We continue the interview with Professor Chalvatzis
Let’s switch the focus to RESD students for a second. You’ve talked about job opportunities in the energy market, what can you tell us about that? What about the importance of interdisciplinarity?
Obviously there are many job markets, so there are differences amongst them: how they change, how quick they change, how they can absorb people with diverse skills. Now, what I would say (referring to the diverse backgrounds) that can only be a positive thing for job markets. Shamefully, is a bit more problematic in Academia. So, if somebody is following academic carrier is much easier life if you have a specific discipline, but because most people don’t really care for Academia, most people want to have a job out of it, which is quite healthy.
That essentially means we have diverse set of skills, means we can tick more boxes for an employer. There might be a trap of lack of specialization, and that is something that needs a little bit of thinking of each one of the candidates for a job, to be able to articulate why your specific set of skills are better than just one skill. But my understanding is that most of the market is looking for, not strong specialization, but rather keen on combined knowledge. The actual specialization, the actual things you need to know for a specific role they want you for, comes through work, comes through training. Every company will have their own procedure, on how they handle this or the other operation, which no university could teach you anyway.
But maybe because of this, universities should also catch up with the current situation? Nowadays it feels like for certain jobs you need a large set of skills and knowledge that we are not getting in the university studies. How is it possible?
You see, I think we are way past the point where university degree gets you a job. Specially one that is not very much up to date. And, to be honest, no university degree can be very much up to date. It is very difficult. It’s a lot of process, university degree plans take so much time until they are approved. In a world that changes so fast, your university degree probably has been looking at modern things five years ago. So, even if it’s up to date program, by the time you are doing it is already old. So that’s by definition dangerously old.
I think the responsibility of each one of us individually as students or teachers of these programs would be to at least trigger the right questions, to trigger a little bit of understanding like “hey, there is this thing going on, maybe we are not going to do it in class very much, but it’s happening right now” and at least trigger the right interest for students. I would say for me that’s one of the most important things amongst my responsibilities to cover in my classes, to at least show the direction of where things are going. I think people leaving my class at least have a good understanding of where to look at and what to look out for in the next 2-3 years, as developments for their work. And I think (and that’s again my perception) employers appreciate people who is up to date to current affairs on your own sector.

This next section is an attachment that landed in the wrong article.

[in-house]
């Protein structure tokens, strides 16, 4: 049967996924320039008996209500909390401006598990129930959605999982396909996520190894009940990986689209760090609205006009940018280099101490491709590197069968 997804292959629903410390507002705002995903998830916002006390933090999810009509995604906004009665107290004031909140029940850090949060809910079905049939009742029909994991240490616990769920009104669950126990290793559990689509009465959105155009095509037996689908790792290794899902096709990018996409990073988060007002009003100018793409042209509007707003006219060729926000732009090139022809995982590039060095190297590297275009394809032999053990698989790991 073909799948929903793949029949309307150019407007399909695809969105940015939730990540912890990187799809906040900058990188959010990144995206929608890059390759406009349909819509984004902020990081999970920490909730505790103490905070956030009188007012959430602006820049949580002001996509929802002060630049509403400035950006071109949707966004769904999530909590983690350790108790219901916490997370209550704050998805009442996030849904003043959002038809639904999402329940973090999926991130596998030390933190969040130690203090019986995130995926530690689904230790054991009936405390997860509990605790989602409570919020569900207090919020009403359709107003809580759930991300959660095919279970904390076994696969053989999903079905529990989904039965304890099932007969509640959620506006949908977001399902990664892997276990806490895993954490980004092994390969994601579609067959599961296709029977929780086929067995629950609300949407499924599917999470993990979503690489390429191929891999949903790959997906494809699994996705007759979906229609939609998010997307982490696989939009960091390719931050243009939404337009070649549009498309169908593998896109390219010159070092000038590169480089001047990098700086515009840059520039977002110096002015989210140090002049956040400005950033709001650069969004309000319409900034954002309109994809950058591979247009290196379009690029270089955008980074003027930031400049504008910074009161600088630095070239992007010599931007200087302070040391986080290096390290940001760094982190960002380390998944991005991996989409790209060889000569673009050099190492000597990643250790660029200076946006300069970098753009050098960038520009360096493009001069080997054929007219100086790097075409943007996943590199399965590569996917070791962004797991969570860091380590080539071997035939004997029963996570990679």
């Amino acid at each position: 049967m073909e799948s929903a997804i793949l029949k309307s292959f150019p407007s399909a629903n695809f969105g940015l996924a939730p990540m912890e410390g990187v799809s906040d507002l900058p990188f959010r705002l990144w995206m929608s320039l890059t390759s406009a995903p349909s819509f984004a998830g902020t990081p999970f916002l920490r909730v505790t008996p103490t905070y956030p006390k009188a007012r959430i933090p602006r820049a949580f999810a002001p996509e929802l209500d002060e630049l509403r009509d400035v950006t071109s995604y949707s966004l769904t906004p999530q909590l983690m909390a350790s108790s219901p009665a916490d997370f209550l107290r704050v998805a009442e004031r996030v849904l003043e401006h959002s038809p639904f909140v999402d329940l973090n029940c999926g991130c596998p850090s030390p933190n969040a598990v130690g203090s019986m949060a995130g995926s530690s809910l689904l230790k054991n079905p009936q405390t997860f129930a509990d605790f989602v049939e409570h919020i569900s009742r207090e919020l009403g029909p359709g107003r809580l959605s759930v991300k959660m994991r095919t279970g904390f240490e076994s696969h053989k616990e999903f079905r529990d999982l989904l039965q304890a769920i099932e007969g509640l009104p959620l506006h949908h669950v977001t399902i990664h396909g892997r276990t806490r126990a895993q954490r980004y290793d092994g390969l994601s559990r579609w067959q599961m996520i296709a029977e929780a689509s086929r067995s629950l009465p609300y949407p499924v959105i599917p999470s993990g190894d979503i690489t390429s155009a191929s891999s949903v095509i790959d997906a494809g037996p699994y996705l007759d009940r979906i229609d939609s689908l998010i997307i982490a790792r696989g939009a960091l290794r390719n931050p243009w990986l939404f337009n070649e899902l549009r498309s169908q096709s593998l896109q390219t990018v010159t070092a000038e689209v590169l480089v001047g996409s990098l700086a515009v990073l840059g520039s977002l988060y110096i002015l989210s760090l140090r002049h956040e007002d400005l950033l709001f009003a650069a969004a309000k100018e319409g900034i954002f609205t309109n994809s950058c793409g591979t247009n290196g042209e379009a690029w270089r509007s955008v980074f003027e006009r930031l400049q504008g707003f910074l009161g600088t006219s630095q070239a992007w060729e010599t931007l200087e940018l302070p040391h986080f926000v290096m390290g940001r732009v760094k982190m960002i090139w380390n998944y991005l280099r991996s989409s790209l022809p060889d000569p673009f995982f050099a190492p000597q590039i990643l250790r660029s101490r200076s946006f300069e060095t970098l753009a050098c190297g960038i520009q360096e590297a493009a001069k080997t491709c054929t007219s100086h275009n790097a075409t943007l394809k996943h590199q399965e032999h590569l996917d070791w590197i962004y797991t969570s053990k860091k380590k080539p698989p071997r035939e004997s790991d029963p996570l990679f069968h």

It may sound superficial, but I don’t think there has been a day in the last ten years where I haven’t spend at least one hour a day catching up with the latest updates on that sector on that day. It is very easy if you are somebody who just enters the market to sound very good to your employer in an interview if you have a solid understanding of what’s happening in your sector, and it’s very put off for an employer to feel that you have no idea what is going on in your sector. In a competitive market, employers want to see somebody who has a very solid attitude, that is up to speed, that is looking at the developments, that can bring something new to the company, a lot of people seem to forget these things, but it helps massively. It helps to know more than your employers does. Be sure you are aware of your sector, that can be quite significant in a job interview. I would say it helps more than having a high mark on your degree. Having a 5% higher average mark, that is less significant than an employer than having a good understanding on your sector. And this knowledge is not something you can get in any other way; you have to read policy, you have to read regulations, you have to read news,… You know about your sector when you spend time on it, it doesn’t happen otherwise.
To close the interview, we are going to do a bit of one word answer game. Let’s start with Donald Trump
Ambitious, it helped to keep the momentum on.
Good for research, nothing else. Not in our life-span.
Point of no return for carbon dioxide levels
No short answer for this. We can do a lot, and we are doing a lot.
Weather in England
To be treated with patience